John Bengel Commentary - 1 Corinthians 11:21 - 11:21

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John Bengel Commentary - 1 Corinthians 11:21 - 11:21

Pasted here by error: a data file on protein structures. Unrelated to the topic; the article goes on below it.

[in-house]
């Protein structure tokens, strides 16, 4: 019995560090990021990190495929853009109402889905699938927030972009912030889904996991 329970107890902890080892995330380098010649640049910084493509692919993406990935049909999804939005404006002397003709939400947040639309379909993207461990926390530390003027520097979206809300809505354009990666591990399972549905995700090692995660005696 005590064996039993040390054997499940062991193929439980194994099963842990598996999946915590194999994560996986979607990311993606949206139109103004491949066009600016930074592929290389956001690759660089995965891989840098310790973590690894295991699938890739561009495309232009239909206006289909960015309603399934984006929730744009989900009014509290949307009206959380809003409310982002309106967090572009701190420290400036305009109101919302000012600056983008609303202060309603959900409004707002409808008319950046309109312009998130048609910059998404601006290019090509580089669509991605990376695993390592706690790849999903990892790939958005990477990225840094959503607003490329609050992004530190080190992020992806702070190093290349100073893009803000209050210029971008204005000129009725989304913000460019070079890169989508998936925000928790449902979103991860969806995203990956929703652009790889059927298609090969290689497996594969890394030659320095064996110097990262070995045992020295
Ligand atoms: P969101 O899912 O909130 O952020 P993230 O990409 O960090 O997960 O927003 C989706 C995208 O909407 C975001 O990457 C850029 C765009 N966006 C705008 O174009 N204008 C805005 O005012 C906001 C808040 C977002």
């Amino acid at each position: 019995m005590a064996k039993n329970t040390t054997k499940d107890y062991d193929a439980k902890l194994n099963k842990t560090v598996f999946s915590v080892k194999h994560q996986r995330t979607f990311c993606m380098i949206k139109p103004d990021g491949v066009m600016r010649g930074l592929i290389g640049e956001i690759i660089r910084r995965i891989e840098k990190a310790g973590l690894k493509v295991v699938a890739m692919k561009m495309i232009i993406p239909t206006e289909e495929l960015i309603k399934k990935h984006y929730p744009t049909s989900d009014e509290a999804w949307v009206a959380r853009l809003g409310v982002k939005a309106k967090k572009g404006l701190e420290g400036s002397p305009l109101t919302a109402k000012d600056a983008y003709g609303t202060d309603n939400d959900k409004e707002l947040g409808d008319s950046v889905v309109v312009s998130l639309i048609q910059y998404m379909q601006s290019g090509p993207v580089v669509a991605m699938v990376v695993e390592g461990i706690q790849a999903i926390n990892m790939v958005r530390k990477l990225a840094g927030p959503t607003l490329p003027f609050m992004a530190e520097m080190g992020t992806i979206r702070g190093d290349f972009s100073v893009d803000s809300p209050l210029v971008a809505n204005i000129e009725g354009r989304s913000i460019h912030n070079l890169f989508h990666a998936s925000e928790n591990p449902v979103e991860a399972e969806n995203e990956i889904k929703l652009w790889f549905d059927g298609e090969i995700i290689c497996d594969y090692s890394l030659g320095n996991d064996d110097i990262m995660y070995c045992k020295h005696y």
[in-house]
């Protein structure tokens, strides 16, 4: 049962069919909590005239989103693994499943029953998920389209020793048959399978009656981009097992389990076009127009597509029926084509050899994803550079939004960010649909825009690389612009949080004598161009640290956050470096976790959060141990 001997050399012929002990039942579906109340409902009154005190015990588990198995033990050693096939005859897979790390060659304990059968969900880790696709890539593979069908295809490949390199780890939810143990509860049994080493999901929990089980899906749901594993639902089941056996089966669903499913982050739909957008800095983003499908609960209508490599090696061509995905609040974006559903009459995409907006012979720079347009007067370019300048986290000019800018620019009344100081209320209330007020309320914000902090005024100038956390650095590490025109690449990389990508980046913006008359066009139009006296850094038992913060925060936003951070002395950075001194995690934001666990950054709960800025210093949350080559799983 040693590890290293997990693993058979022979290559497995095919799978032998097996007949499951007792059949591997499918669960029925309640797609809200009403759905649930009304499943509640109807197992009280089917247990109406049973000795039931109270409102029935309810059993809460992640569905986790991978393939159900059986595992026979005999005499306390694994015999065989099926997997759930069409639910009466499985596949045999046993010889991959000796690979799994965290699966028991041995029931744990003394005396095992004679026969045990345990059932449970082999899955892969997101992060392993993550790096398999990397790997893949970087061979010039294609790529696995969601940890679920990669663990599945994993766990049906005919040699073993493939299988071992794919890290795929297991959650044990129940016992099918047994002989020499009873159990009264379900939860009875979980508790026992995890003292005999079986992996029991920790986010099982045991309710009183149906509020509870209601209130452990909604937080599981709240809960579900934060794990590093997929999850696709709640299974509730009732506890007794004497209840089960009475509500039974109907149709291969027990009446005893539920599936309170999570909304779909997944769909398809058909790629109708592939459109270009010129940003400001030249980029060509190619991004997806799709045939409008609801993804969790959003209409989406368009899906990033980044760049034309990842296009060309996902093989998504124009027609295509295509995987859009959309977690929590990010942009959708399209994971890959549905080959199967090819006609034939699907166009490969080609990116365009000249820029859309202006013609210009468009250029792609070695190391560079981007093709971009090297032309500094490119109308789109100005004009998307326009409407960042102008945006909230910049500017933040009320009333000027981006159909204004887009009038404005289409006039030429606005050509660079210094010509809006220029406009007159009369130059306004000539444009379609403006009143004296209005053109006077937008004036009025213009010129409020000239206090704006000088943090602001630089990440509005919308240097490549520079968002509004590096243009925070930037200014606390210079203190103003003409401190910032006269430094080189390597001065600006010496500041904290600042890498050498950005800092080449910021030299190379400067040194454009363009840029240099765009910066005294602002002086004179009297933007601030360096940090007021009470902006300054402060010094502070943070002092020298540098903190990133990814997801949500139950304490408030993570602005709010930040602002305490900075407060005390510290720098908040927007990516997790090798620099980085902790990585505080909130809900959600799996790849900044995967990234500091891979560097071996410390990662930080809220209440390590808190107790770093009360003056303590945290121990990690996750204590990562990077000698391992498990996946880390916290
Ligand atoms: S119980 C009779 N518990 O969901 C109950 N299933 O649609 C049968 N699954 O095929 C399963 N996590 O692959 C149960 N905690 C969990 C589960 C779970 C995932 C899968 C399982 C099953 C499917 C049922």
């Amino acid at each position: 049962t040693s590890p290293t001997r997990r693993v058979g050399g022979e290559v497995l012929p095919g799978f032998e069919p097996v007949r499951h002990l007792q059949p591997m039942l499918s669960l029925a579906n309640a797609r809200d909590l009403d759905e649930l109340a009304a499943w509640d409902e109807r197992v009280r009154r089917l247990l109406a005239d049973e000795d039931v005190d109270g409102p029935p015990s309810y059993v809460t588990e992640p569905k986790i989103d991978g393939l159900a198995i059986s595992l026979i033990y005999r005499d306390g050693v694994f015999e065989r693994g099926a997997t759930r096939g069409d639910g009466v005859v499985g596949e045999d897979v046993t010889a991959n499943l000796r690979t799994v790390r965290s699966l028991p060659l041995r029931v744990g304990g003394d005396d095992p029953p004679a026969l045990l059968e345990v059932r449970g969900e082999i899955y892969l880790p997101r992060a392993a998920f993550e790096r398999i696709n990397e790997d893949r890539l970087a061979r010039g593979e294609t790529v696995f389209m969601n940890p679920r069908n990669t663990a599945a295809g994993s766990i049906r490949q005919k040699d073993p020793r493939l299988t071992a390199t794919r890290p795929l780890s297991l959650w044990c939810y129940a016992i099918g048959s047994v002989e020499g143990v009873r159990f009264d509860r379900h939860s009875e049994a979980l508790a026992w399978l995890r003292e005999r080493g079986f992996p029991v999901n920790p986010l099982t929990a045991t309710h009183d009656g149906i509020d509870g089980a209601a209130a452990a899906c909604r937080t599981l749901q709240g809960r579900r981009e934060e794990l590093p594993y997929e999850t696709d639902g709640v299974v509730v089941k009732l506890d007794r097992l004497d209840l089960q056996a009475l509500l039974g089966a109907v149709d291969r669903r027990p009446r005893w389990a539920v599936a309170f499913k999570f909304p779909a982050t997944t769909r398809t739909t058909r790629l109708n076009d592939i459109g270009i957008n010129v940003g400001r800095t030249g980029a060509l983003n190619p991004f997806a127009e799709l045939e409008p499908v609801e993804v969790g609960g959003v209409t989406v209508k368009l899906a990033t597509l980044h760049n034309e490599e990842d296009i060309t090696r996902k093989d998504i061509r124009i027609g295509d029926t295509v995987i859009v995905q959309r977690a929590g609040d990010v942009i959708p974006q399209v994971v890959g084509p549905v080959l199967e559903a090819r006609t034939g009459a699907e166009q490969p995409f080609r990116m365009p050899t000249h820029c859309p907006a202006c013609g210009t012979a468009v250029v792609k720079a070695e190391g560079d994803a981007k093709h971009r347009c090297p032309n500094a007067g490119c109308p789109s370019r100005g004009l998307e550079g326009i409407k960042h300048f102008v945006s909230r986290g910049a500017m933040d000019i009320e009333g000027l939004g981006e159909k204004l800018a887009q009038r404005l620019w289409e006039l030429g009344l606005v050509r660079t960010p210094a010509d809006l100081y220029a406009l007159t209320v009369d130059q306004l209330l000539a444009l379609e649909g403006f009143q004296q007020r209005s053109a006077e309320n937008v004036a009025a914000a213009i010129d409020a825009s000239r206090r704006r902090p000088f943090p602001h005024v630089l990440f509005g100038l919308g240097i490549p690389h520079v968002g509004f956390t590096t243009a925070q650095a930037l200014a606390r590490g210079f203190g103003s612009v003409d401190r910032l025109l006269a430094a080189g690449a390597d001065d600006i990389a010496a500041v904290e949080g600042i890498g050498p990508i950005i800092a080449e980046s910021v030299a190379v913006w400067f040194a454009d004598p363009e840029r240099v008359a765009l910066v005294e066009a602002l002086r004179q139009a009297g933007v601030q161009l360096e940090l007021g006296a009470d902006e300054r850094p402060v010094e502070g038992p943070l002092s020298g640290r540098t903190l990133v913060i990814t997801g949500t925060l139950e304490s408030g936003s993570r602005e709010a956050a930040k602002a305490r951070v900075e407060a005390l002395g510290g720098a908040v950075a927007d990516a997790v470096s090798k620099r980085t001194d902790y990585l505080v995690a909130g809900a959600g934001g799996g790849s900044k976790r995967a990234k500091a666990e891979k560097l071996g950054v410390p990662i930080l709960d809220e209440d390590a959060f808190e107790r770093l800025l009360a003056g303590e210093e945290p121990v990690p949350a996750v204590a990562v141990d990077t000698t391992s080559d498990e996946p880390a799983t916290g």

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1Co 11:21 Ἕκαστος, every one) G. Raphelius says: “It was a custom at Athens, in the age of Socrates, for every one of those, who met at supper, to bring some meat for himself, which they did not set out for general use, but every one usually ate his own.” Then, after he has referred to the testimony of Xenophon, he concludes, “That this very passage of the apostle, is a proof so far of the observance of this custom, even at that time, by the Corinthians, who had become Christians, that when they were about to celebrate the Lord’s Supper, they brought at least bread and wine, if not other meats also, into the church, of which a part was afterwards taken and consecrated for the eucharist. For doubtless Paul calls the first their own supper, 1Co 11:21, ἴδιον δεῖπνον, namely the meat, which every one had brought from home, and which they fell upon as their right, without waiting for others. Then, οἱ μὴ ἔχοντες, those who have not, 1Co 11:22, can be understood to be no other than the poorer members, in whose presence, the richer, not without showing contempt for them, intemperately feasted, before the distribution of the elements in the Lord’s Supper, which the poor were present (had come) to enjoy, while no other food besides was prepared for them.”-προλαμβάνει, takes before) when he ought to wait, 1Co 11:33.-ἐν τῷ φαγεῖν, in eating) Language which relates to the feeding of the body, 1Co 11:33, etc., from which the Lord’s Supper very widely differs.-καὶ, and) and one indeed (inasmuch as he has not) is hungry (and thirsty): but another (inasmuch as he has, is well filled and) becomes drunken. The one has more than is good for him, the other less.